In a proceeding pursuant to Social Services Law § 384-b to terminate parental rights on the ground of permanent neglect, the father appeals from an order of fact-finding and disposition of the Family Court, Kings County (Lim, J.), dated April 28, 2008, which, after a fact-finding hearing, found, inter alia, that he permanently neglected the subject child, and after a dispositional hearing at which he failed to appear, terminated his parental rights and transferred guardianship and custody of the subject child to the Commissioner of Social Services of the City of New York and the petitioner, SCO Family of Services, for the purpose of adoption.
Published by New York State Law Reporting Bureau pursuant to Judiciary Law § 431.
This opinion is uncorrected and subject to revision before publication in the Official Reports.
REINALDO E. RIVERA, J.P., DAVID S. RITTER, HOWARD MILLER and ARIEL E. BELEN, JJ.
ORDERED that the appeal from so much of the order as terminated the father's parental rights and freed the child for adoption, upon the father's default in appearing at the dispositional hearing, is dismissed, without costs or disbursements; and it is further,
ORDERED that the order is affirmed insofar as reviewed, without costs or disbursements.
Since the father did not appear at, and his attorney did not participate in, the dispositional hearing, those portions of the order which terminated the father's parental rights and freed the child for adoption were entered upon his default and are not appealable (see Matter of Joseph Kenneth B., 47 AD3d 809; Matter of Jessica Dee D., 6 AD3d 435). However, because the father was present at the fact-finding hearing, he may appeal from those portions of the order which found, inter alia, that he permanently neglected the child (see Matter of Amber Megan D., 54 AD3d 338; Matter of Vanessa M., 263 AD2d 542).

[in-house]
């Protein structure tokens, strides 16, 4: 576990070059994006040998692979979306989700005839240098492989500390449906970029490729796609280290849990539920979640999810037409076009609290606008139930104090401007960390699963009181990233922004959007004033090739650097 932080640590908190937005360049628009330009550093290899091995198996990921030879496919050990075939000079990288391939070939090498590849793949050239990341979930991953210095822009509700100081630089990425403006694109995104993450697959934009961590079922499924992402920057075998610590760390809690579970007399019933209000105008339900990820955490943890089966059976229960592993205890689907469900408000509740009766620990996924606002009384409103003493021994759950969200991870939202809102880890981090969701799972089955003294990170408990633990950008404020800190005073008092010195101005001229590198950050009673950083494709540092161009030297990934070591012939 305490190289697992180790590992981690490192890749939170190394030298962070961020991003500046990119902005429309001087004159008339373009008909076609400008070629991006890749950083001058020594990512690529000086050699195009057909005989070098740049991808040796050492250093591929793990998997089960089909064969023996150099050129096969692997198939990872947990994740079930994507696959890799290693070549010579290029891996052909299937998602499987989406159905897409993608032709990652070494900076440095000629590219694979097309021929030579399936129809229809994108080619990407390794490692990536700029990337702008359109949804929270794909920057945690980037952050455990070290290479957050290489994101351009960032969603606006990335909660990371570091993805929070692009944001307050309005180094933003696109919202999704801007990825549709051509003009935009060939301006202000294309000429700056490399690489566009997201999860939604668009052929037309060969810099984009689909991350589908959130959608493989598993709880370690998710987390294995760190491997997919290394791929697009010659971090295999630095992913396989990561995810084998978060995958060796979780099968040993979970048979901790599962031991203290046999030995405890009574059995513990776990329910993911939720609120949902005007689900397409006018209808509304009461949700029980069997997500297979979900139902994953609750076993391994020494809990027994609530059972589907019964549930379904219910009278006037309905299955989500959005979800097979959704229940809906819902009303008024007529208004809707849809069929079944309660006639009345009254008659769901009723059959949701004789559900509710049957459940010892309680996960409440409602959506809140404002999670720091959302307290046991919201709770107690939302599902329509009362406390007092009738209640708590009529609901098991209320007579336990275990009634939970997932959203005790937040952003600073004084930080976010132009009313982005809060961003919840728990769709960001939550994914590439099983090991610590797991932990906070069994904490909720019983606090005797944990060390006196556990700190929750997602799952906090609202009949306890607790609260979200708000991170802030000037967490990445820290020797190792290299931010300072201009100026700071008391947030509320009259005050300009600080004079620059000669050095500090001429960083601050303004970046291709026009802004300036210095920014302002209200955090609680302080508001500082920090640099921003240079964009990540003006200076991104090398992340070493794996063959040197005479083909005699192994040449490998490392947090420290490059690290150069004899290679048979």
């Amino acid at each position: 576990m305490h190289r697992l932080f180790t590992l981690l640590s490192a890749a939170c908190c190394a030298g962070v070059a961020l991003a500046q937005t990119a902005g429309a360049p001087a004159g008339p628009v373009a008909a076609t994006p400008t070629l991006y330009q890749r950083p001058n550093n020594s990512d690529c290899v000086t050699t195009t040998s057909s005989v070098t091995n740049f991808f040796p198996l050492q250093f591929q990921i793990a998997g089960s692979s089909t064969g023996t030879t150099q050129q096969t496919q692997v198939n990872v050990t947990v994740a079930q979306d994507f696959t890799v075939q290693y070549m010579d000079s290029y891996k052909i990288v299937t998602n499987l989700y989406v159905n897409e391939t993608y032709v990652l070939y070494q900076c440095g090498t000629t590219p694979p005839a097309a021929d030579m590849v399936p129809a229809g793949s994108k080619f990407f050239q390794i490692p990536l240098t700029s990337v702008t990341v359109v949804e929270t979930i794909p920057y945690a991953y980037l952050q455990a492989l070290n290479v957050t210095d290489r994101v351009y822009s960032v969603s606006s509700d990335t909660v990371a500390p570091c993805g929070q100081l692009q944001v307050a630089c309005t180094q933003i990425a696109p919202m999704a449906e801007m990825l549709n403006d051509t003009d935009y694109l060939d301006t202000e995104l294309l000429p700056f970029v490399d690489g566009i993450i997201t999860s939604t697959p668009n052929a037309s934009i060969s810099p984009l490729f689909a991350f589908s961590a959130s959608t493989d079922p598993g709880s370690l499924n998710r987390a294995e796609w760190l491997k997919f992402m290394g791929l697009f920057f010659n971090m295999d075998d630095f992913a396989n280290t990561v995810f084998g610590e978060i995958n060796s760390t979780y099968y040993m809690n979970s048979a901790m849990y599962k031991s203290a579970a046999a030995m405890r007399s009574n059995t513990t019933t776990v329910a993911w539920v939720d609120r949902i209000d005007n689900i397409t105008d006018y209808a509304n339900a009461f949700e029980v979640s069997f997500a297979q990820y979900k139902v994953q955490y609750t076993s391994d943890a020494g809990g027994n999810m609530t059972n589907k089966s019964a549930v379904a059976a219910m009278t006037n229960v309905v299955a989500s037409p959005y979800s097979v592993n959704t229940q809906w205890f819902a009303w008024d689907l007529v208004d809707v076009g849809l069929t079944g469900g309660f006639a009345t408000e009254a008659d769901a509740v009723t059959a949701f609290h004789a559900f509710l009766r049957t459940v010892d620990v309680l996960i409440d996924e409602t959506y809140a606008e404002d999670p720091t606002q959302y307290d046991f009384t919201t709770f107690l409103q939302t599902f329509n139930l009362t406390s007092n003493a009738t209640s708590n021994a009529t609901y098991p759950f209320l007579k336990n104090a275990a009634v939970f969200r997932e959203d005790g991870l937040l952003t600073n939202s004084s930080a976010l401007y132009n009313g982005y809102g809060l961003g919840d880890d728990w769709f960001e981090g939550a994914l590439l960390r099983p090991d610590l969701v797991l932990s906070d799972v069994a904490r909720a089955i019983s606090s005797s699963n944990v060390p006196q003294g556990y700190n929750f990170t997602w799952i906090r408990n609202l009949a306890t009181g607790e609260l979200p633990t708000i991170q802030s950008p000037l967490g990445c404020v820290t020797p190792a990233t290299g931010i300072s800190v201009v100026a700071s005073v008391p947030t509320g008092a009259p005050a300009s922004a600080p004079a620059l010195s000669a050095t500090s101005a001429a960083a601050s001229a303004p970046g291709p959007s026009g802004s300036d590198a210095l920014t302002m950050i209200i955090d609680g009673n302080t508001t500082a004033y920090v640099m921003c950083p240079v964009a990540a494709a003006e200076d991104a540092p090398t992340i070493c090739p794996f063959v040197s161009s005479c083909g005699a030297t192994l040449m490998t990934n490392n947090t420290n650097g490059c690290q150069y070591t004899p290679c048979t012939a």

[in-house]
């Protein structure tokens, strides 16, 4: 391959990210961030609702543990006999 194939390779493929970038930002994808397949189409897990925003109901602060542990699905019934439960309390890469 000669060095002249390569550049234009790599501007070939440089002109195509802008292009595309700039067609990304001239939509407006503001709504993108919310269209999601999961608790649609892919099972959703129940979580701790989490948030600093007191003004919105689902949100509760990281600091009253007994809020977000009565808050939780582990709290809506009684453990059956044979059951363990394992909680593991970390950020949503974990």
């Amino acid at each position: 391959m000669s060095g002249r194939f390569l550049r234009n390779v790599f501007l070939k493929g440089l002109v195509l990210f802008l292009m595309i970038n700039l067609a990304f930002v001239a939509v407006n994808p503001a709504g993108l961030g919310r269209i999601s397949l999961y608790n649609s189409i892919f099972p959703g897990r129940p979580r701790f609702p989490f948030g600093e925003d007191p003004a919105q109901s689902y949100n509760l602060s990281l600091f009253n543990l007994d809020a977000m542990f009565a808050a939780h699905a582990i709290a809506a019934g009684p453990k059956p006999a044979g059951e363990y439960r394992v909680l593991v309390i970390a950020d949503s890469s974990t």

In a proceeding to terminate parental rights based on permanent neglect, the presentment agency must establish, as a threshold matter, that it exerted diligent efforts to encourage and strengthen the parental relationship (see Matter of Sheila G., 61 NY2d 368, 373). However, because the incarcerated father failed to keep the agency apprised of his whereabouts for at least six months, the agency's obligation to demonstrate diligent efforts was excused (see Social Services Law § 384-b[a], [e][i]; Matter of Kimberly Vanessa J., 37 AD3d 185; Matter of Brittany Noel G., 22 AD3d 754; Matter of Desire Star H., 202 AD2d 582). In any event, after the father contacted the agency upon his release from prison, the agency made diligent efforts to assist him in maintaining contact with his child and planning for his future (see Matter of Jonathon R., 30 AD3d 426; Matter of Liam Francis P., 26 AD3d 385). The father failed to attend more than half the scheduled visitations with his child and neglected to plan for his future (see Matter of Ailayah Shawneque L., 40 AD3d 1097; Matter of Distiny Angelina N., 18 AD3d 755). Accordingly, the Family Court properly made a finding of permanent neglect.
The parties' remaining contentions either are without merit or need not be reached in light of our determination.
RIVERA, J.P., RITTER, MILLER and BELEN, JJ., concur.
© 1992-2009 VersusLaw ...